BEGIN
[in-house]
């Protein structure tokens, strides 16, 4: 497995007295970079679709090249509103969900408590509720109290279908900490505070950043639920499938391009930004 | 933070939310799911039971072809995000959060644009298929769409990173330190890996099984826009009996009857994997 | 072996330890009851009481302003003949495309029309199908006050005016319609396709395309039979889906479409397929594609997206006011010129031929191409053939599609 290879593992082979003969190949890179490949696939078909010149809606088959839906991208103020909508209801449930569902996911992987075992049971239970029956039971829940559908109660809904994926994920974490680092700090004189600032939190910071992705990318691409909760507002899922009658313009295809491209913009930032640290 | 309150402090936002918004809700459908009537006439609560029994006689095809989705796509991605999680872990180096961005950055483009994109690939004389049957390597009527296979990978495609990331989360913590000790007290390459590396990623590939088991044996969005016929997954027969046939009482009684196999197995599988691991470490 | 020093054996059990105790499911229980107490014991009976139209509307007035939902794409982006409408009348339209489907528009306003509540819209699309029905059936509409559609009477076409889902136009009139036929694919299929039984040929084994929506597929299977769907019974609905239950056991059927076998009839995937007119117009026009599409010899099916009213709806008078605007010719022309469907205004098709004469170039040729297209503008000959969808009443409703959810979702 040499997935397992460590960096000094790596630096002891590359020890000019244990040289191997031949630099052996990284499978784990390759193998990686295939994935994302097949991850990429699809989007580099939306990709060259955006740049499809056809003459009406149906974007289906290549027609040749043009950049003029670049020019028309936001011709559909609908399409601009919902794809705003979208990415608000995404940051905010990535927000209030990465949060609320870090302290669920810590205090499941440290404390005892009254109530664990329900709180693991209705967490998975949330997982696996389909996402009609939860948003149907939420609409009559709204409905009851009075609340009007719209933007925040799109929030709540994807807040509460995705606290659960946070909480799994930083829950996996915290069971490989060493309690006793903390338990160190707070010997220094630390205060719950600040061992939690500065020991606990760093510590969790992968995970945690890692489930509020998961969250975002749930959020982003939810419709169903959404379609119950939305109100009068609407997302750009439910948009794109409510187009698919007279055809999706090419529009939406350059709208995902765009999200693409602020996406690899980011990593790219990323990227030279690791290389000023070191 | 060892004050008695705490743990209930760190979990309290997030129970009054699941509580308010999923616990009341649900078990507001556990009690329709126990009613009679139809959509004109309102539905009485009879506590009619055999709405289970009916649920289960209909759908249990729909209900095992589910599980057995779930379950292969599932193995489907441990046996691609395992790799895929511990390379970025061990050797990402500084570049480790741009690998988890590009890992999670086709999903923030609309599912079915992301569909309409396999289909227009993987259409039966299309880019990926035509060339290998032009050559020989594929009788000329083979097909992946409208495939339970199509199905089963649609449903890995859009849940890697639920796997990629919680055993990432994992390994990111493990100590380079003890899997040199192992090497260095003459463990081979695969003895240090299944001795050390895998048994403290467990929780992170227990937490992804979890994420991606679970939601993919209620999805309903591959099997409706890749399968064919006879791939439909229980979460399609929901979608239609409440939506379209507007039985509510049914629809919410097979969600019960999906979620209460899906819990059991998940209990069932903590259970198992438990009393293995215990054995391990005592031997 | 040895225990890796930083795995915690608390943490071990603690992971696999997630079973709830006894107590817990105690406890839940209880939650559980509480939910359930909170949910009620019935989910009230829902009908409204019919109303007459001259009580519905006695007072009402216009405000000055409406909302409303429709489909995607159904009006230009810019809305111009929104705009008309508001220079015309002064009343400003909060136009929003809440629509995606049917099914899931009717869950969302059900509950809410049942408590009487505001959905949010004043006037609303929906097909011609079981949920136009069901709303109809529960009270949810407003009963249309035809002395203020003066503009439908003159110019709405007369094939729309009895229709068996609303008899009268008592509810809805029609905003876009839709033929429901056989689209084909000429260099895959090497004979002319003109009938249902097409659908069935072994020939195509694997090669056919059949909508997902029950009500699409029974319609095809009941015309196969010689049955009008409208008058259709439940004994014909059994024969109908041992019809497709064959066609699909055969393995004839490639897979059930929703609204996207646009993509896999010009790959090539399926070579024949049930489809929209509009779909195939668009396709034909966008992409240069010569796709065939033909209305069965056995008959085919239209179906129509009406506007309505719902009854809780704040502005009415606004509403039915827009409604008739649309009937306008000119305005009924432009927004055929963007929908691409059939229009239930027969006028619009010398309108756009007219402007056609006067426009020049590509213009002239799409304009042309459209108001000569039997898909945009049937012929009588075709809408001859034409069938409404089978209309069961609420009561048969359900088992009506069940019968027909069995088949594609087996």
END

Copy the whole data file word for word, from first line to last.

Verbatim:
[in-house]
């Protein structure tokens, strides 16, 4: 497995007295970079679709090249509103969900408590509720109290279908900490505070950043639920499938391009930004 | 933070939310799911039971072809995000959060644009298929769409990173330190890996099984826009009996009857994997 | 072996330890009851009481302003003949495309029309199908006050005016319609396709395309039979889906479409397929594609997206006011010129031929191409053939599609 290879593992082979003969190949890179490949696939078909010149809606088959839906991208103020909508209801449930569902996911992987075992049971239970029956039971829940559908109660809904994926994920974490680092700090004189600032939190910071992705990318691409909760507002899922009658313009295809491209913009930032640290 | 309150402090936002918004809700459908009537006439609560029994006689095809989705796509991605999680872990180096961005950055483009994109690939004389049957390597009527296979990978495609990331989360913590000790007290390459590396990623590939088991044996969005016929997954027969046939009482009684196999197995599988691991470490 | 020093054996059990105790499911229980107490014991009976139209509307007035939902794409982006409408009348339209489907528009306003509540819209699309029905059936509409559609009477076409889902136009009139036929694919299929039984040929084994929506597929299977769907019974609905239950056991059927076998009839995937007119117009026009599409010899099916009213709806008078605007010719022309469907205004098709004469170039040729297209503008000959969808009443409703959810979702 040499997935397992460590960096000094790596630096002891590359020890000019244990040289191997031949630099052996990284499978784990390759193998990686295939994935994302097949991850990429699809989007580099939306990709060259955006740049499809056809003459009406149906974007289906290549027609040749043009950049003029670049020019028309936001011709559909609908399409601009919902794809705003979208990415608000995404940051905010990535927000209030990465949060609320870090302290669920810590205090499941440290404390005892009254109530664990329900709180693991209705967490998975949330997982696996389909996402009609939860948003149907939420609409009559709204409905009851009075609340009007719209933007925040799109929030709540994807807040509460995705606290659960946070909480799994930083829950996996915290069971490989060493309690006793903390338990160190707070010997220094630390205060719950600040061992939690500065020991606990760093510590969790992968995970945690890692489930509020998961969250975002749930959020982003939810419709169903959404379609119950939305109100009068609407997302750009439910948009794109409510187009698919007279055809999706090419529009939406350059709208995902765009999200693409602020996406690899980011990593790219990323990227030279690791290389000023070191 | 060892004050008695705490743990209930760190979990309290997030129970009054699941509580308010999923616990009341649900078990507001556990009690329709126990009613009679139809959509004109309102539905009485009879506590009619055999709405289970009916649920289960209909759908249990729909209900095992589910599980057995779930379950292969599932193995489907441990046996691609395992790799895929511990390379970025061990050797990402500084570049480790741009690998988890590009890992999670086709999903923030609309599912079915992301569909309409396999289909227009993987259409039966299309880019990926035509060339290998032009050559020989594929009788000329083979097909992946409208495939339970199509199905089963649609449903890995859009849940890697639920796997990629919680055993990432994992390994990111493990100590380079003890899997040199192992090497260095003459463990081979695969003895240090299944001795050390895998048994403290467990929780992170227990937490992804979890994420991606679970939601993919209620999805309903591959099997409706890749399968064919006879791939439909229980979460399609929901979608239609409440939506379209507007039985509510049914629809919410097979969600019960999906979620209460899906819990059991998940209990069932903590259970198992438990009393293995215990054995391990005592031997 | 040895225990890796930083795995915690608390943490071990603690992971696999997630079973709830006894107590817990105690406890839940209880939650559980509480939910359930909170949910009620019935989910009230829902009908409204019919109303007459001259009580519905006695007072009402216009405000000055409406909302409303429709489909995607159904009006230009810019809305111009929104705009008309508001220079015309002064009343400003909060136009929003809440629509995606049917099914899931009717869950969302059900509950809410049942408590009487505001959905949010004043006037609303929906097909011609079981949920136009069901709303109809529960009270949810407003009963249309035809002395203020003066503009439908003159110019709405007369094939729309009895229709068996609303008899009268008592509810809805029609905003876009839709033929429901056989689209084909000429260099895959090497004979002319003109009938249902097409659908069935072994020939195509694997090669056919059949909508997902029950009500699409029974319609095809009941015309196969010689049955009008409208008058259709439940004994014909059994024969109908041992019809497709064959066609699909055969393995004839490639897979059930929703609204996207646009993509896999010009790959090539399926070579024949049930489809929209509009779909195939668009396709034909966008992409240069010569796709065939033909209305069965056995008959085919239209179906129509009406506007309505719902009854809780704040502005009415606004509403039915827009409604008739649309009937306008000119305005009924432009927004055929963007929908691409059939229009239930027969006028619009010398309108756009007219402007056609006067426009020049590509213009002239799409304009042309459209108001000569039997898909945009049937012929009588075709809408001859034409069938409404089978209309069961609420009561048969359900088992009506069940019968027909069995088949594609087996």